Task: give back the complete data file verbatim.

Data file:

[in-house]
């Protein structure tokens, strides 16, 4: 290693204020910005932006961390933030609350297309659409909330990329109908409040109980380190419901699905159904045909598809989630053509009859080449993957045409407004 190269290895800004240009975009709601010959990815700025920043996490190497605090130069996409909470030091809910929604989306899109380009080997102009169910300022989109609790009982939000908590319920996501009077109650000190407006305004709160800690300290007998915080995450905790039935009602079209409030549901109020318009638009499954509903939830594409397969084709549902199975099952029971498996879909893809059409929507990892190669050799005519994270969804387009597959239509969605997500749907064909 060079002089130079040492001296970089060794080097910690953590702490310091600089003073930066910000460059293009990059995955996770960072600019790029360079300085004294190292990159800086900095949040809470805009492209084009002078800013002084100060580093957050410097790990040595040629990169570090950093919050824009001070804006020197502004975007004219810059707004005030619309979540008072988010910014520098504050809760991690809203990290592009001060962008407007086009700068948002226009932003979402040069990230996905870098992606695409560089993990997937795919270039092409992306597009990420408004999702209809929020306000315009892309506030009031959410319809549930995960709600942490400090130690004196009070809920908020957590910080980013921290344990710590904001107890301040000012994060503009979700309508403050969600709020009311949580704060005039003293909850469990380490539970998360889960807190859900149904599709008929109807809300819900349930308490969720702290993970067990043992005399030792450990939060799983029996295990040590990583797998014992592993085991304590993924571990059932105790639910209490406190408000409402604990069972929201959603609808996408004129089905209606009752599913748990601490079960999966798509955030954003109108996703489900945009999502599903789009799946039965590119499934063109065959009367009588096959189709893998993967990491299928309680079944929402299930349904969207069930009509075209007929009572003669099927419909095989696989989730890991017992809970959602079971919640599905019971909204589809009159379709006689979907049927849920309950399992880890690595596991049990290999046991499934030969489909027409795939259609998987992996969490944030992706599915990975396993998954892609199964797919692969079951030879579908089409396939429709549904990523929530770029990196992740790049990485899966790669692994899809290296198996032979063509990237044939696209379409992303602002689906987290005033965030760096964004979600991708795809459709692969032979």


[in-house]
């Protein structure tokens, strides 16, 4: 290693204020910005932006961390933030609350297309659409909330990329109908409040109980380190419901699905159904045909598809989630053509009859080449993957045409407004 190269290895800004240009975009709601010959990815700025920043996490190497605090130069996409909470030091809910929604989306899109380009080997102009169910300022989109609790009982939000908590319920996501009077109650000190407006305004709160800690300290007998915080995450905790039935009602079209409030549901109020318009638009499954509903939830594409397969084709549902199975099952029971498996879909893809059409929507990892190669050799005519994270969804387009597959239509969605997500749907064909 060079002089130079040492001296970089060794080097910690953590702490310091600089003073930066910000460059293009990059995955996770960072600019790029360079300085004294190292990159800086900095949040809470805009492209084009002078800013002084100060580093957050410097790990040595040629990169570090950093919050824009001070804006020197502004975007004219810059707004005030619309979540008072988010910014520098504050809760991690809203990290592009001060962008407007086009700068948002226009932003979402040069990230996905870098992606695409560089993990997937795919270039092409992306597009990420408004999702209809929020306000315009892309506030009031959410319809549930995960709600942490400090130690004196009070809920908020957590910080980013921290344990710590904001107890301040000012994060503009979700309508403050969600709020009311949580704060005039003293909850469990380490539970998360889960807190859900149904599709008929109807809300819900349930308490969720702290993970067990043992005399030792450990939060799983029996295990040590990583797998014992592993085991304590993924571990059932105790639910209490406190408000409402604990069972929201959603609808996408004129089905209606009752599913748990601490079960999966798509955030954003109108996703489900945009999502599903789009799946039965590119499934063109065959009367009588096959189709893998993967990491299928309680079944929402299930349904969207069930009509075209007929009572003669099927419909095989696989989730890991017992809970959602079971919640599905019971909204589809009159379709006689979907049927849920309950399992880890690595596991049990290999046991499934030969489909027409795939259609998987992996969490944030992706599915990975396993998954892609199964797919692969079951030879579908089409396939429709549904990523929530770029990196992740790049990485899966790669692994899809290296198996032979063509990237044939696209379409992303602002689906987290005033965030760096964004979600991708795809459709692969032979």